Best $17 ever…well, almost ever….

 

Teaching, as you know, is often a thankless job. Randomly you might get an atta girl thrown at you but other than that you don’t get a lot of positive feedback. Unless of course, “I hate homework” is positive feedback.
So when I started to get comments on my blog I was just giddy. Wow, positive feedback…and the actual day I post. But sadly there is some feedback I never get and wish I would. You might be surprised at the amount of email I answer a day. Sometimes I am even surprised. I always try and help when I can and I try and be honest when I can’t. No super woman here. But so many times after I get the email and help the person, I never hear from them again. It’s not that I am looking for a thanks, but I really want to know if what I told you worked out or not! It helps me too.
So a few months back (gosh maybe longer than that) a reader (who does not have a blog) wrote me and asked if she could have my address. Now I admit, I get nervous handing out my address to people, though really it is public record, but still (just keep in mind I do have an attack bunny…and a dog that will lick you…and you don’t want to know where that’s been). I gave it to her and that was it. Nothing came in the mail and of course part of me grew suspicious that now I would be getting extra junk mail. ;)
But then the other day I got a letter. Handwritten, so it really stuck out. The name was not one I knew and it seemed bulky. Hmm ( here CCS sniff the letter…you didn’t die, okay, I’ll open it) . I opened it up to find $17 cash and a note. There outlined in the note were 17 recipes that my reader K had tried from my site. It went through each one explaining what she liked about each recipe. It also told me how my suggestions on two of my recipes turned out. Yay, feedback! It also went on to say some nice things about me to further make my day. I also had to laugh as she informed me that she would be sending me a dollar for every recipe that she tried and liked from now on. She said she knew that running a food blog could get costly and she hoped I could use the money ( who can’t ;) ).
So readers of the Culinary Concoction world, please if you ask me a question, let me know how it turns out. Good or bad…I can take it, I’ve got my big girl panties on. :P

Perhaps one to add to her list is these here Butterscotch Tarts from my new cookbook obsession/crush, Baked. These are essentially Butterscotch Pudding in a Tart Shell, with Butterfinger Candy. So if you were feeling lazy and didn’t want to make the tart dough, you just just as easily spoon this into a glass and have at it.
Mine came no where as dark as the picture in the cookbook. I can understand for the pudding. I didn’t want to caramelize to dark, as it sometimes gets bitter. The tart shells however made no sense. I baked them for longer than what they said and they still stayed pale in color. They had great flavor and crispness but very pale. Odd. But I really liked the shell as it was different than what you normally get. I think it would be good with pumpkin pie filling as well.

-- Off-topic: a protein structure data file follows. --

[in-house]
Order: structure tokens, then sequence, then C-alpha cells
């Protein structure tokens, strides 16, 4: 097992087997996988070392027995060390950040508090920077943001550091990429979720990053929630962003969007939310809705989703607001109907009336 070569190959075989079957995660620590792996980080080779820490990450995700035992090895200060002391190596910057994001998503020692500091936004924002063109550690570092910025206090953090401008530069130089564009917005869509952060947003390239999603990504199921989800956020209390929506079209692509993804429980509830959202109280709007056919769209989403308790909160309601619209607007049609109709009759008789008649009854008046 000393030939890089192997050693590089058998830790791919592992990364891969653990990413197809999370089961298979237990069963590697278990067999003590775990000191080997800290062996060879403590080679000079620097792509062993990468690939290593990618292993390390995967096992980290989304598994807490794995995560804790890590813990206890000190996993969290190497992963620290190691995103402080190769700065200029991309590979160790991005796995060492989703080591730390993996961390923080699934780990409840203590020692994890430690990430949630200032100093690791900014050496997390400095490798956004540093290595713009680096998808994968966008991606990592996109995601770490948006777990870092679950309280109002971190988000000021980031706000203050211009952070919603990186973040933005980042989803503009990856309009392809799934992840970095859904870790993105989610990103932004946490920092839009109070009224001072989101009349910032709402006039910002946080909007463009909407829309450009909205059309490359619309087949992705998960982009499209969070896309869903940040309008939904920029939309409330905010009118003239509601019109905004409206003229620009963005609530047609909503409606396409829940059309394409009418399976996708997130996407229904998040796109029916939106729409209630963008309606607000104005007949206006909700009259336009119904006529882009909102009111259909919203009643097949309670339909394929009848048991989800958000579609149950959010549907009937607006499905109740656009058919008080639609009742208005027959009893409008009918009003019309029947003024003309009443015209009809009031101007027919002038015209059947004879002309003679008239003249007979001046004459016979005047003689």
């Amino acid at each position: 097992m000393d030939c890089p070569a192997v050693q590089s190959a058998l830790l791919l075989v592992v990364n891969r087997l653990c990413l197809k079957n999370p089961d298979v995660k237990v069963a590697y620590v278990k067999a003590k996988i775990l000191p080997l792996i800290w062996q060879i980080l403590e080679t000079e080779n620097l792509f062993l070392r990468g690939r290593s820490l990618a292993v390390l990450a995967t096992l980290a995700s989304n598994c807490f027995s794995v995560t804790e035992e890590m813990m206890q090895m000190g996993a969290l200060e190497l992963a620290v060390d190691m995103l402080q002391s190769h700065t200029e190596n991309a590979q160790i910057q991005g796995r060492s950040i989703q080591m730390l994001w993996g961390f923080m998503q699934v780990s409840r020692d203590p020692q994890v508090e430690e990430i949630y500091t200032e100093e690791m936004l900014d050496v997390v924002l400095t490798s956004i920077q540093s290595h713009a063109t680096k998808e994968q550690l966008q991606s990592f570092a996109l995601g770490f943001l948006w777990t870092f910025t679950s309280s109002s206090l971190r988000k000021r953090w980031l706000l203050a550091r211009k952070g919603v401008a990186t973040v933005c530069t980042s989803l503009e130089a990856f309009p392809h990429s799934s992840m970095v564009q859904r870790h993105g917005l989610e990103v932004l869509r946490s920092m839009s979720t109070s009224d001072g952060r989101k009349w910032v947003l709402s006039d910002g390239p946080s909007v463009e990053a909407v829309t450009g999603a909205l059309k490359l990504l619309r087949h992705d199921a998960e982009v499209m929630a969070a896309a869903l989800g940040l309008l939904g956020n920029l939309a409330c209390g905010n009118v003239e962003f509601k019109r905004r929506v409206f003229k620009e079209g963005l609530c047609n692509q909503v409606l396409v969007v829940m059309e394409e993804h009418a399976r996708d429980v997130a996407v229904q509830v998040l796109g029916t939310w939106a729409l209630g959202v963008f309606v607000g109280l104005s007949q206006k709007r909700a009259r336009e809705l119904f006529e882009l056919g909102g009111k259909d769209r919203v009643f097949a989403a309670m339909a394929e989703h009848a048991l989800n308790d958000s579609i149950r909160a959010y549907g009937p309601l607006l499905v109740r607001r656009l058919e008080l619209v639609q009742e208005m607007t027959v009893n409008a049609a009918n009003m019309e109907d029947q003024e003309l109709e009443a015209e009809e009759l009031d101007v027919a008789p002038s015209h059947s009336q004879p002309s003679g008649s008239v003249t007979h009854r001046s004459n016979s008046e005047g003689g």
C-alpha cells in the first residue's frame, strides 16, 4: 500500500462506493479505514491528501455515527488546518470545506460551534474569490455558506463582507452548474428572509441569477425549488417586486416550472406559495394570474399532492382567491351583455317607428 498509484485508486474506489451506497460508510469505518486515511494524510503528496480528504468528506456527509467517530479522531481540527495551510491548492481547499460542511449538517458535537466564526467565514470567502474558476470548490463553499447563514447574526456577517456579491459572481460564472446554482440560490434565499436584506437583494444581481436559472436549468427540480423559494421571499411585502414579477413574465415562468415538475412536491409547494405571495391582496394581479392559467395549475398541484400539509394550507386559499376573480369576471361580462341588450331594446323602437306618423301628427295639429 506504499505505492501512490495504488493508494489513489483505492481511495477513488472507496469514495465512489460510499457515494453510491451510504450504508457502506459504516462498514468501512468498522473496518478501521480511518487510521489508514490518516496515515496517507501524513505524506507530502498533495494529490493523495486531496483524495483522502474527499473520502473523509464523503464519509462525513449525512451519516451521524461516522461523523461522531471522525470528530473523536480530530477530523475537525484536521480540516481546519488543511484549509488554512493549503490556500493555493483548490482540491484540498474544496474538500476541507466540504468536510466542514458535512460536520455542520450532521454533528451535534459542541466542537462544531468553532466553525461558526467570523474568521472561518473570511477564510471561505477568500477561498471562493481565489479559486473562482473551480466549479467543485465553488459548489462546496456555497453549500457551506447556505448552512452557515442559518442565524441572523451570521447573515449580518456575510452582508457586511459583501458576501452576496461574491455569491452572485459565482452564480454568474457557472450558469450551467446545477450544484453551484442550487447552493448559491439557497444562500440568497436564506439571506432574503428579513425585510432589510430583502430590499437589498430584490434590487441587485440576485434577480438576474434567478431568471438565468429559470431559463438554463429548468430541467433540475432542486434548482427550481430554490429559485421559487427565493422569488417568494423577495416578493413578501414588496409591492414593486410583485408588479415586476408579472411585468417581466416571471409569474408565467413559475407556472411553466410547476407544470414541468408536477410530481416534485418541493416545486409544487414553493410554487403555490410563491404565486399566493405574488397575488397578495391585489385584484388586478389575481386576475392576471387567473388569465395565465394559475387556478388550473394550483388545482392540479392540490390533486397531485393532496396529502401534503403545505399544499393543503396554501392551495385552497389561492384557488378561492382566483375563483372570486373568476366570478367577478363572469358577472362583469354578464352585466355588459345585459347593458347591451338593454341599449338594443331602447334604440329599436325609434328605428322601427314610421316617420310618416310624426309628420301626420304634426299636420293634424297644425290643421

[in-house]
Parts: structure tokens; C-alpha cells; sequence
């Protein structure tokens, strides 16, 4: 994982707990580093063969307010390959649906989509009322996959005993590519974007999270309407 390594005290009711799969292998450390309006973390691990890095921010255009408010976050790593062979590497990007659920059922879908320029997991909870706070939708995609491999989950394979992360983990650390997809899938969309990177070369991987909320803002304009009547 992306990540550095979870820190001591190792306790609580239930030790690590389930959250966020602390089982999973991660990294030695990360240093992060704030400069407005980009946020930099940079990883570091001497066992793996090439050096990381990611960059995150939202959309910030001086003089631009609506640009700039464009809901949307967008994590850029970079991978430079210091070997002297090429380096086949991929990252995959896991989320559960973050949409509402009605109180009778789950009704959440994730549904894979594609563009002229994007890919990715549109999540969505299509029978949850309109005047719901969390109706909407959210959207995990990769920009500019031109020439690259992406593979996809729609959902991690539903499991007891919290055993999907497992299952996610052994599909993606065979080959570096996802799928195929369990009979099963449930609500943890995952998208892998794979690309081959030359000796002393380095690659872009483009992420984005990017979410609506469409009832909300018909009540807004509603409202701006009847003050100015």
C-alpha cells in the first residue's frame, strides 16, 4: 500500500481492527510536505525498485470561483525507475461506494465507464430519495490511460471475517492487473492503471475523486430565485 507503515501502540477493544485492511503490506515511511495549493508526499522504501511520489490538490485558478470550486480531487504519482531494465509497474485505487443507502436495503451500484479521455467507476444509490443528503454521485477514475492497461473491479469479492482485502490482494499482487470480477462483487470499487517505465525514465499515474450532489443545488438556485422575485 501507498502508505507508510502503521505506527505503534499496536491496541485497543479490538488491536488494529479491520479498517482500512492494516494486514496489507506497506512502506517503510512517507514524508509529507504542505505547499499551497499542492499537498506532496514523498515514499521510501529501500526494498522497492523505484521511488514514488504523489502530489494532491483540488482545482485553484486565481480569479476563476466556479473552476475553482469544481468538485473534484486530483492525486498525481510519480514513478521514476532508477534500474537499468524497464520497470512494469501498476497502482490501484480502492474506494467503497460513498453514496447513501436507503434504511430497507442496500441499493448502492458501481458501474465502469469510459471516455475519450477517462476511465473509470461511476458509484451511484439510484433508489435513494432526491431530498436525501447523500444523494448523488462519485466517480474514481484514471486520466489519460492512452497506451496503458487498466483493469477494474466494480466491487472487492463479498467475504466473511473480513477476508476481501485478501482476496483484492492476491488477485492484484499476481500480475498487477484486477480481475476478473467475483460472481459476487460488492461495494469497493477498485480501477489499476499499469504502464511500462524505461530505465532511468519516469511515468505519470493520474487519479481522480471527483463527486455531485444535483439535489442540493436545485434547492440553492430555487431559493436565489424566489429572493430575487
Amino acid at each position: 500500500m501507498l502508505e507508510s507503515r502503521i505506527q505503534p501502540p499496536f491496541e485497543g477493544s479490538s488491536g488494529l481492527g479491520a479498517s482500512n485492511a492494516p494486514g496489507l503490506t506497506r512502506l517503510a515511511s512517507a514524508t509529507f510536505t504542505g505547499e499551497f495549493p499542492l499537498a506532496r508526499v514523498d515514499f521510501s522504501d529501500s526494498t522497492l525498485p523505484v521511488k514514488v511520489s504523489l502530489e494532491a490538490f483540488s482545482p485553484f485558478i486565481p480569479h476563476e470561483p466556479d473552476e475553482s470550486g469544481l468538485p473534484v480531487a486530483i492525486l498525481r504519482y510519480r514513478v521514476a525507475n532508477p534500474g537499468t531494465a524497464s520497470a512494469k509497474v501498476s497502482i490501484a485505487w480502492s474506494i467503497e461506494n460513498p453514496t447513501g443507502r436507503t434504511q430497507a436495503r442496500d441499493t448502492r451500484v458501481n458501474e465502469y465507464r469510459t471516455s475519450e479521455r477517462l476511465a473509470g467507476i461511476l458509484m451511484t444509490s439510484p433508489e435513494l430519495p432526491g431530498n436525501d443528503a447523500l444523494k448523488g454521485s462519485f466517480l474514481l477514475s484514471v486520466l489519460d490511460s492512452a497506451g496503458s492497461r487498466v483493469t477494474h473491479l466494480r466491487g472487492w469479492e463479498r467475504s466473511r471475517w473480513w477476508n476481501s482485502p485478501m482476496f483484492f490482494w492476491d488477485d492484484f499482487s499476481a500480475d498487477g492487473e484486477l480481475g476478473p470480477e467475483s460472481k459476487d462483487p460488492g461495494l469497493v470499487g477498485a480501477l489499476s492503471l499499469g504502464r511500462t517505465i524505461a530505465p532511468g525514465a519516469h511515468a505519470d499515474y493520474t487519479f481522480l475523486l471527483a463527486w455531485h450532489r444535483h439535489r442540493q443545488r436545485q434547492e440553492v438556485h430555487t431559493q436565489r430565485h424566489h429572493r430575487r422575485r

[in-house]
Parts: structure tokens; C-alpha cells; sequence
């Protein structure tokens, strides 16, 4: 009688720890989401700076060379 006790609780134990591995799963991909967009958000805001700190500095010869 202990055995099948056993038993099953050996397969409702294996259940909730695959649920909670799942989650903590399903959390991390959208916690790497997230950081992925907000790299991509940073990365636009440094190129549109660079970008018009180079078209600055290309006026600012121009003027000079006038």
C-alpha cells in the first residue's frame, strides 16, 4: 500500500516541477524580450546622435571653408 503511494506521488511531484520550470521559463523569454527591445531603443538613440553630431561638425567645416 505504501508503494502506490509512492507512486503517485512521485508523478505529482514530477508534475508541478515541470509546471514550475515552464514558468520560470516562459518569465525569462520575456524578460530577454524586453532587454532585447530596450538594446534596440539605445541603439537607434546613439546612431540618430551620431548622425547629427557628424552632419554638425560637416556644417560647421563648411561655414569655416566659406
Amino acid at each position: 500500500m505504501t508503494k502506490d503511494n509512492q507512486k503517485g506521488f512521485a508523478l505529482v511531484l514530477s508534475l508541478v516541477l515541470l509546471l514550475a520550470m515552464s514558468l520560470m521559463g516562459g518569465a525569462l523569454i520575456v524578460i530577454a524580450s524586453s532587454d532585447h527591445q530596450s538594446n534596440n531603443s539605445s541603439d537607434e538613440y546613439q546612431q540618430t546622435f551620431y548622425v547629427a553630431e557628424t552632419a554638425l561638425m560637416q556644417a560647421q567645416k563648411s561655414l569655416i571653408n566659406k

Butterscotch Pudding Tarts

Oat Wheat Pie Crust

1 cup rolled oats
½ cup whole wheat flour
1 cup all-purpose flour
¼ cup firmly packed dark brown sugar
½ tsp salt
¾ cup cold unsalted butter, cut into pieces
¼ cup whole milk

Put the rolled oats in a food processor and process for about 30 seconds, until ground but not powdered. Add the flours, brown sugar, and salt and pulse until combined.
Add the butter and pulse until the butter pieces are small and the dough looks crumbly, like coarse sand. Add the milk and pulse for a few seconds.
Scoop the dough out of the food processor and form it into a large disk. Wrap tightly in plastic and refrigerate for at least 1 hour and up to 3 hours.
Dust a work surface with a sprinkling of flour. Unwrap the disk of chilled dough and put it directly on the work surface. Cut the dough into eight equal pieces, about 2 ounces each, and gently shape each piece into a smooth disk. The dough will be sticky. Make sure t turn the dough over as needed and keep the working surface floured. Put the dough disks in the refrigerator for 10 minutes.
Using a rolling pin, roll each dough ball into a 6-inch round just over 1/8-inch thick. Place a round over a 4-inch tart pan and very gently press the dough into the pan. Roll the rolling pin over the pan to trim off the excess. Repeat with the remaining dough rounds. Use any excess dough trimmings to make a ninth tart shell or freeze for another time.
Preheat the oven to 325F.
Put the tart pans in the freezer for 30 minutes.
Remove the tarts from the freezer, then arrange on a baking sheet and gently prick the dough with a fork.
Bake on the baking sheet until golden brown, 12-15 minutes, rotating the baking sheet halfway through baking time.
Transfer the tart pans to wire racks and let cool completely.

For the Butterscotch Pudding

6 large egg yolks
¾ cup granulated sugar
¼ cup heavy cream
½ cup firmly packed dark brown sugar
1/3 cup cornstarch, sifted
1 tsp salt
3 cups whole milk
1 tsp vanilla
1 TBSP unsalted butter
2 TBSP whiskey

Put the egg yolks in a large heat proof bowl and set aside.
In a small saucepan, combine the granulated sugar, and ¼ cup water and stir gently with a heatproof spatula; do not splash the side of  the pan. Cook over medium heat until the sugar is dissolved, then increase the heat to medium-high heat and cook until the mixture begins to turn dark amber color. Swirl the pan, if necessary, to create an even color, but do not stir. Remove from heat, let stand for 1 minute, then use the heatproof spatula to stir in the cream. Pour the caramel into small bowl. Set aside.
In another small saucepan, combine the brown sugar, cornstarch, and salt. Stir in the milk and whisk to combine.